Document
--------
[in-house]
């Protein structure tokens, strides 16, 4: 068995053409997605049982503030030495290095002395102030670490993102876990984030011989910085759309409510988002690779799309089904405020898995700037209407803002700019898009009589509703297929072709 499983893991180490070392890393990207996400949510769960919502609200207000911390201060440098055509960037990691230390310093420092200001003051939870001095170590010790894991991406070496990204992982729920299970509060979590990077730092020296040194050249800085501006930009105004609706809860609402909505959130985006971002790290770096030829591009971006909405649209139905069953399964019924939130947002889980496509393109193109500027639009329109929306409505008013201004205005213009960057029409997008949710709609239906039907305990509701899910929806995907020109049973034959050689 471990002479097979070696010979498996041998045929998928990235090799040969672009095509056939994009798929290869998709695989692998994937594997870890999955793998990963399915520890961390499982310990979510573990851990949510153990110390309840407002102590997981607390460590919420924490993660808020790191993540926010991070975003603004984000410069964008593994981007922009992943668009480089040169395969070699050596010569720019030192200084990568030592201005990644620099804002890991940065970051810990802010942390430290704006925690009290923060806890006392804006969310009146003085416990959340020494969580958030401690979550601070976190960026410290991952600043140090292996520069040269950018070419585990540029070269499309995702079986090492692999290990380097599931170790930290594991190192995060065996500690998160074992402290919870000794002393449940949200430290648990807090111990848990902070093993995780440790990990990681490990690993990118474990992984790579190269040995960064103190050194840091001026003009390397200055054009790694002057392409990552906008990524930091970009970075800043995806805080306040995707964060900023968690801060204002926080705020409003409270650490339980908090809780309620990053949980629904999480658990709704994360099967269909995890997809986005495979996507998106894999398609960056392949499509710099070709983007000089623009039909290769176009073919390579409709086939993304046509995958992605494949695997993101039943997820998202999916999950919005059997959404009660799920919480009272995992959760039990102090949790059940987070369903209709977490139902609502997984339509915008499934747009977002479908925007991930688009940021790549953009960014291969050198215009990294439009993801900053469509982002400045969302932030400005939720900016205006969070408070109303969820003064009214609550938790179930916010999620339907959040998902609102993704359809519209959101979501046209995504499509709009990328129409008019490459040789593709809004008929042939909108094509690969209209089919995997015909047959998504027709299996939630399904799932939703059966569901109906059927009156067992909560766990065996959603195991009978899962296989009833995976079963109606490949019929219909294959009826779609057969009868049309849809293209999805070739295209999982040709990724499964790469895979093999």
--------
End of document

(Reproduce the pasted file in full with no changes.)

[in-house]
């Protein structure tokens, strides 16, 4: 068995053409997605049982503030030495290095002395102030670490993102876990984030011989910085759309409510988002690779799309089904405020898995700037209407803002700019898009009589509703297929072709 499983893991180490070392890393990207996400949510769960919502609200207000911390201060440098055509960037990691230390310093420092200001003051939870001095170590010790894991991406070496990204992982729920299970509060979590990077730092020296040194050249800085501006930009105004609706809860609402909505959130985006971002790290770096030829591009971006909405649209139905069953399964019924939130947002889980496509393109193109500027639009329109929306409505008013201004205005213009960057029409997008949710709609239906039907305990509701899910929806995907020109049973034959050689 471990002479097979070696010979498996041998045929998928990235090799040969672009095509056939994009798929290869998709695989692998994937594997870890999955793998990963399915520890961390499982310990979510573990851990949510153990110390309840407002102590997981607390460590919420924490993660808020790191993540926010991070975003603004984000410069964008593994981007922009992943668009480089040169395969070699050596010569720019030192200084990568030592201005990644620099804002890991940065970051810990802010942390430290704006925690009290923060806890006392804006969310009146003085416990959340020494969580958030401690979550601070976190960026410290991952600043140090292996520069040269950018070419585990540029070269499309995702079986090492692999290990380097599931170790930290594991190192995060065996500690998160074992402290919870000794002393449940949200430290648990807090111990848990902070093993995780440790990990990681490990690993990118474990992984790579190269040995960064103190050194840091001026003009390397200055054009790694002057392409990552906008990524930091970009970075800043995806805080306040995707964060900023968690801060204002926080705020409003409270650490339980908090809780309620990053949980629904999480658990709704994360099967269909995890997809986005495979996507998106894999398609960056392949499509710099070709983007000089623009039909290769176009073919390579409709086939993304046509995958992605494949695997993101039943997820998202999916999950919005059997959404009660799920919480009272995992959760039990102090949790059940987070369903209709977490139902609502997984339509915008499934747009977002479908925007991930688009940021790549953009960014291969050198215009990294439009993801900053469509982002400045969302932030400005939720900016205006969070408070109303969820003064009214609550938790179930916010999620339907959040998902609102993704359809519209959101979501046209995504499509709009990328129409008019490459040789593709809004008929042939909108094509690969209209089919995997015909047959998504027709299996939630399904799932939703059966569901109906059927009156067992909560766990065996959603195991009978899962296989009833995976079963109606490949019929219909294959009826779609057969009868049309849809293209999805070739295209999982040709990724499964790469895979093999």